Most probably won't remember, but in the days leading up to the Brandon Marshall trade, once we knew he was going to be traded and the question was simply what we would get back, I predicted that we would end up with two 2nd round picks as compensation. This obviously ended up becoming the case. So how did I know that McXanders would specifically want to bring in 2nd round picks? The key is value.
Amidst all the talk of the Alphonso Smith trade(s), there is one constant- we continue to refer to his pick as having been a first rounder. And that is close to the truth, in that we traded away our 2010 first round pick (#14) in order to use the #37 pick of the 2009 draft to take him. However, that does NOT equate to having used a first round pick on Alphonso Smith. It equates to having traded a first round pick, and then used a 2nd round pick to select him. This seemingly unimportant distinction, however, carries a lot of weight. Follow me after the break...
If you look at New England's draft strategies for the past decade, you will notice an interesting trend. Here are NE's picks in the first 3 rounds beginning in 2000-
|3.14||RB||J.R. Redmond||Arizona State|
|3.24||DB||Brock Williams||Notre Dame|
|1.13||DL||Ty Warren||Texas A&M||from CHI; trade drafts picks 2003 1.14 and 6.20 (was from NYJ; trade draft pick 2003 1.04 plus rec'd 2003 1.22 and 4.19 (was from WAS; compensation WR Laveranues Coles))|
|2.04||DB||Eugene Wilson||Illinois||from HOU; trade draft picks 2003 2.09 and 3.11 plus rec'd 2003 4.20|
|2.13||WR||Bethel Johnson||Texas A&M||from CAR; trade draft picks 2003 2.18 and 4.23|
|1.21||DL||Vince Wilfork||Miami||from BAL; trade draft pick BAL used to select QB Kyle Boller (2003)|
|2.31||DL||Marquise Hill||Louisiana State|
|1.32||OL||Logan Mankins||Fresno State|
|3.20||DB||Ellis Hobbs||Iowa State||from BAL; trade picks 2005 2.32 plus rec'd draft pick 2005 6.21, 2006 3rd Round (TBD)|
|3.37||OL||Nick Kaczur||Toledo||compensatory pick|
|2.04||WR||Chad Jackson||Florida||from GB; trade 2006 2.20, 3.11|
|1.24||DB||Brandon Meriweather||Miami||from SEA|
|1.10||LB||Jerod Mayo||Tennessee||from NO|
|3.15||LB||Shawn Crable||Michigan||from NO|
|3.31||QB||Kevin O'Connell||San Diego State|
|2.02||DB||Patrick Chung||Oregon||from KC|
|2.08||DL||Ron Brace||Boston College||from OAK|
|2.09||DB||Darius Butler||Connecticut||from GB|
|3.19||WR||Brandon Tate||North Carolina||from NYJ through GB|
|3.33||LB||Tyrone McKenzie||South Florida||compensatory pick|
|1.27||DB||Devin McCourty||Rutgers||from DAL|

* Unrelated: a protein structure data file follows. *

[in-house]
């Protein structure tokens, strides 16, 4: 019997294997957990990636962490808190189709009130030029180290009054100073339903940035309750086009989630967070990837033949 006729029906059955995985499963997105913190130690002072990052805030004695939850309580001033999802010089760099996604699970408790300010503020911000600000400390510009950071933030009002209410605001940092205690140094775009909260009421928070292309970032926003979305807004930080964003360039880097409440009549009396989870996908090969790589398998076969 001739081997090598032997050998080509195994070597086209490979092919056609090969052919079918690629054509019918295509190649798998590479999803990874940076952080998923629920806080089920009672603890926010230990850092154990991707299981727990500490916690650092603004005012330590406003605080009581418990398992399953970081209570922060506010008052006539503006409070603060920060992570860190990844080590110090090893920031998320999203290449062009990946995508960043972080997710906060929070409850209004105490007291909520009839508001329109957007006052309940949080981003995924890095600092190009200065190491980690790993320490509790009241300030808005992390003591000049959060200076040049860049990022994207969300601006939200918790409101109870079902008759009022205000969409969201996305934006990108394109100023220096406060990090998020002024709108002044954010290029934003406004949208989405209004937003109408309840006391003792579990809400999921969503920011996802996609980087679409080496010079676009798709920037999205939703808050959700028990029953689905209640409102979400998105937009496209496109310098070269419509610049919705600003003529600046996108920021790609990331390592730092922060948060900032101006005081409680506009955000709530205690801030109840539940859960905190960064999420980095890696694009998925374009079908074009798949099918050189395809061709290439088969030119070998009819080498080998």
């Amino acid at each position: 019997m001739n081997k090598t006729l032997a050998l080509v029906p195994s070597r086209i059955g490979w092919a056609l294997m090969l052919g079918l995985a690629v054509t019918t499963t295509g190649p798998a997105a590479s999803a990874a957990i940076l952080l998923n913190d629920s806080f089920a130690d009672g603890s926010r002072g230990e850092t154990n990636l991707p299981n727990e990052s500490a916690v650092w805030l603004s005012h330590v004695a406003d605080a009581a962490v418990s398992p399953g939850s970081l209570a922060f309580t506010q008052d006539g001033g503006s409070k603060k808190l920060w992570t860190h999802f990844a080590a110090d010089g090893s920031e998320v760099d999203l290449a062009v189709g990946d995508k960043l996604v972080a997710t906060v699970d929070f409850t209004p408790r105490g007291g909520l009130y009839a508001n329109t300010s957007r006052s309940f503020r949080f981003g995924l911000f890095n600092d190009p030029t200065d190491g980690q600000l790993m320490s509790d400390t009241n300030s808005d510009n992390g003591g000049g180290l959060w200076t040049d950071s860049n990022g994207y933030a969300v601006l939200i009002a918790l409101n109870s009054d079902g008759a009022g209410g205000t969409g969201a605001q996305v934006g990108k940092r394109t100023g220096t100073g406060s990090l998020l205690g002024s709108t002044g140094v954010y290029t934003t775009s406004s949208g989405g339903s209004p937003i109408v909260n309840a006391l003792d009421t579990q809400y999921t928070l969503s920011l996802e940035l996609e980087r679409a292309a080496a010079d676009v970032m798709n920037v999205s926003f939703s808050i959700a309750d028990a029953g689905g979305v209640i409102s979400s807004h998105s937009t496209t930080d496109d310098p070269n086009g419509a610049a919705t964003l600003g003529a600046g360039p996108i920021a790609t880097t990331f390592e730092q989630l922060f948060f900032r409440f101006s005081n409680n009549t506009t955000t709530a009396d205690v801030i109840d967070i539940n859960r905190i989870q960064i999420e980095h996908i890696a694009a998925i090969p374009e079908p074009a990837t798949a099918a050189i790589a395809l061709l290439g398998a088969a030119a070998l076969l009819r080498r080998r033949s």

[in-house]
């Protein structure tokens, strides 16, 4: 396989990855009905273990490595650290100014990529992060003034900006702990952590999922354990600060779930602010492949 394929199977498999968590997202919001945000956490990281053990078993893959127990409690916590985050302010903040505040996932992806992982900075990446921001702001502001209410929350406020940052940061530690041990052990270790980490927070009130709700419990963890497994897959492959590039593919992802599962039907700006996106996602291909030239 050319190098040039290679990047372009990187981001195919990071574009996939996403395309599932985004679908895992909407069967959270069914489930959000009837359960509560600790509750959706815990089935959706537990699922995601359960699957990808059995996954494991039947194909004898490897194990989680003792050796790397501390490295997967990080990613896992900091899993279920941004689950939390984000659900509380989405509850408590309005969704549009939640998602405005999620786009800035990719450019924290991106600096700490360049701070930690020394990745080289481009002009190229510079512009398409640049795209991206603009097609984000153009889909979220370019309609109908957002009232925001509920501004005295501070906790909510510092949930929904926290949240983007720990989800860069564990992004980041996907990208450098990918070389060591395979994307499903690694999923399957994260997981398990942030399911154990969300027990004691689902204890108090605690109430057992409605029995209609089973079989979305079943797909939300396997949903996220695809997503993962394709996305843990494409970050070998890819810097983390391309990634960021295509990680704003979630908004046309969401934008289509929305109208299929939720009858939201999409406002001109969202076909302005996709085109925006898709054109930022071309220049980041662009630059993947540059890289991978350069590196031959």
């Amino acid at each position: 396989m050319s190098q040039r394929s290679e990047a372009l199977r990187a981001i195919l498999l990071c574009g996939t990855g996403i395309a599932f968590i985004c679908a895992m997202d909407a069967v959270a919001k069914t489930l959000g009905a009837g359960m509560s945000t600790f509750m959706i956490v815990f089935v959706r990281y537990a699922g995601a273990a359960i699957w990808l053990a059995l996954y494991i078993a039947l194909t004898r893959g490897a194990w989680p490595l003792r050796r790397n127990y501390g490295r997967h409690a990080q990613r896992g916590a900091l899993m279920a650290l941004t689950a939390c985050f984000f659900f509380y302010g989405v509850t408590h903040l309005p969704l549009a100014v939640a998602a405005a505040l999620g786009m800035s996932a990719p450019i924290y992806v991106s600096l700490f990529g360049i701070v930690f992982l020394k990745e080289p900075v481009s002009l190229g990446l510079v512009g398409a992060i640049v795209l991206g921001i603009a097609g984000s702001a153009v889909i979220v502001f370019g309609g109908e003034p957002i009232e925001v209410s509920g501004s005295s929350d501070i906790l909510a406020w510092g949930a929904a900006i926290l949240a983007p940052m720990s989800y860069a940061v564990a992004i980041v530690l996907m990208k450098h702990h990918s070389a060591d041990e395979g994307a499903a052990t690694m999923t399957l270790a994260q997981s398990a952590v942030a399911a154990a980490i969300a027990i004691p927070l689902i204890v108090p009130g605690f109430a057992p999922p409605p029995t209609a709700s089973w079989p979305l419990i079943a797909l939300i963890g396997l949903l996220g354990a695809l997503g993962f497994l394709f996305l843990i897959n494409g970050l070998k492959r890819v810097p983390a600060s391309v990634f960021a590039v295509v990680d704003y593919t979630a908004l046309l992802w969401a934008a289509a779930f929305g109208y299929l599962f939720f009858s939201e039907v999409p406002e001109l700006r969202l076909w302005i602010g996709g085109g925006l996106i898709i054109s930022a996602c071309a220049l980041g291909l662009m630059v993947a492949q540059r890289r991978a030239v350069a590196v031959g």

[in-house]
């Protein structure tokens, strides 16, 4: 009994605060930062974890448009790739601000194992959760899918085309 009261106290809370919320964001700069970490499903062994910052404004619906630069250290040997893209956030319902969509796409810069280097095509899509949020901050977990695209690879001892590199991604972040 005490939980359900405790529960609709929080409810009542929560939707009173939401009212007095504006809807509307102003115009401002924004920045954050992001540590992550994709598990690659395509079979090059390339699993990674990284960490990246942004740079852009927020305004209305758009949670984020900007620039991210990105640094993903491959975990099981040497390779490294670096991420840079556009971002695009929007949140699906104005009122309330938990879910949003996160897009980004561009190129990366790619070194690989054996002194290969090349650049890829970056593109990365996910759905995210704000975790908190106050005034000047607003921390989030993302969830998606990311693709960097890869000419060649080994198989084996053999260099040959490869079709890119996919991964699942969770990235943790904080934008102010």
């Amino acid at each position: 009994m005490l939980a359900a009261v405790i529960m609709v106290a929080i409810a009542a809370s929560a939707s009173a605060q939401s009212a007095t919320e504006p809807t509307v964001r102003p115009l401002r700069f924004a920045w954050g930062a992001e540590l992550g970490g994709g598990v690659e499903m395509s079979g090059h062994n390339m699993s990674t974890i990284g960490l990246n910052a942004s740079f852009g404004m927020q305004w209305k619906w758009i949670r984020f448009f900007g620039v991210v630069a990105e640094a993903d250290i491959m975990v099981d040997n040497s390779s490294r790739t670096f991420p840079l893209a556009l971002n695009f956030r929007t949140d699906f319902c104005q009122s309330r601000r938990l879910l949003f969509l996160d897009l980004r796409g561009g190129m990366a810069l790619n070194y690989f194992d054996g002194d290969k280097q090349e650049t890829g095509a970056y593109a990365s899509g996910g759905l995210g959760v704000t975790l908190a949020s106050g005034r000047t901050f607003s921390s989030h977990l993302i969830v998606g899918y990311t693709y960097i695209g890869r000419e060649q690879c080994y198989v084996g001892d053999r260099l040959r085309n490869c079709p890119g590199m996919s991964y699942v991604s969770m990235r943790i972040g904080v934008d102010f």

|2.10||TE||Rob Gronkowski||Arizona||from CHI through TB and OAK|
|2.30||LB||Brandon Spikes||Florida||from MIN through HOU|
|3.26||WR||Taylor Price||Ohio||from DAL|
# of 1st round picks- 10
# of 2nd round picks- 13
# of 3rd round picks- 11
So what does list this tell us? First, NE is clearly targeting 2nd round picks to acquire in their trades. And this is particularly the case over the past few years. However, it is also striking that NE has only 3 picks in 11 years in the upper half of the 1st round. Granted they have been an excellent team, but they have had high picks (acquired in trades) that they have generally relinquished (other than in 2001 and 2008 (in 2003 they actually moved back to the 13th pick from the 4th)). So what is their draft strategy, and how does that apply to Alphonso Smith?
Clearly, they, and McX, are focused on value. In the 1st round, and particularly the upper half of the round, the prices paid to rookies are exhorbitant. However, beginning in the latter half of the 1st round, and continuing into the 2nd, the prices fall incredibly quickly. By the time you reach the latter half of the 2nd round, the salaries for players become essentially the same, excepting signing bonus.
One can easily make the analogy to a fantasy football draft. In a FF draft, there will be the few elite players that cost tremendously to acquire (in draft pick terminology). However, after the first half of a round or so, the talent levels off significantly to the point where the next 10-15 players will often have roughly the same worth. However, they still must be selected in order, and if this were the NFL, the players selected highest would be paid exponentially more than those selected last. In fact, the range is extreme- although one could argue the relative merits of the 10-15 players, in terms of worth they are all very similarly valued. Yet, by nature of the in-order selection process, the players selected highest will make exponentially more money than those selected last. So there becomes a severe disconnect between cost and worth.
And this value discrepancy is at the heart of the NE/ McX draft strategy. Rather than pay higher prices for relatively equal talent, trade into the area of the draft with the greatest value ratio (latter part of 1st- end of 2nd) and choose players from that range. Then even if the players don't work out, there will be much less sunk cost, and more capital will be freed to improve the team elsewhere (FA, etc.).
So, in discussing Alphonso Smith, it is actually very important to remember that we TRADED a 1st round pick to acquire him, but did not SELECT him with a 1st round pick. Although this makes no difference in draft pick terms, it makes a tremendous difference in $ terms. Because we actually made a much smaller $ investment in Smith than if we had used a 1st round pick to select him, we saved quite a bit of money that can be used to address other roster shortcomings. So in essence, the trade becomes
2010 1st round pick (#14) for
2009 2nd round pick (#37) AND $
$ can then become FAs which help our team win a championship. See the distinction?
(btw, this post is by no means an attempt to defend the particular selection of Smith, simply to defend the general strategy of targeting and acquiring 2nd round picks)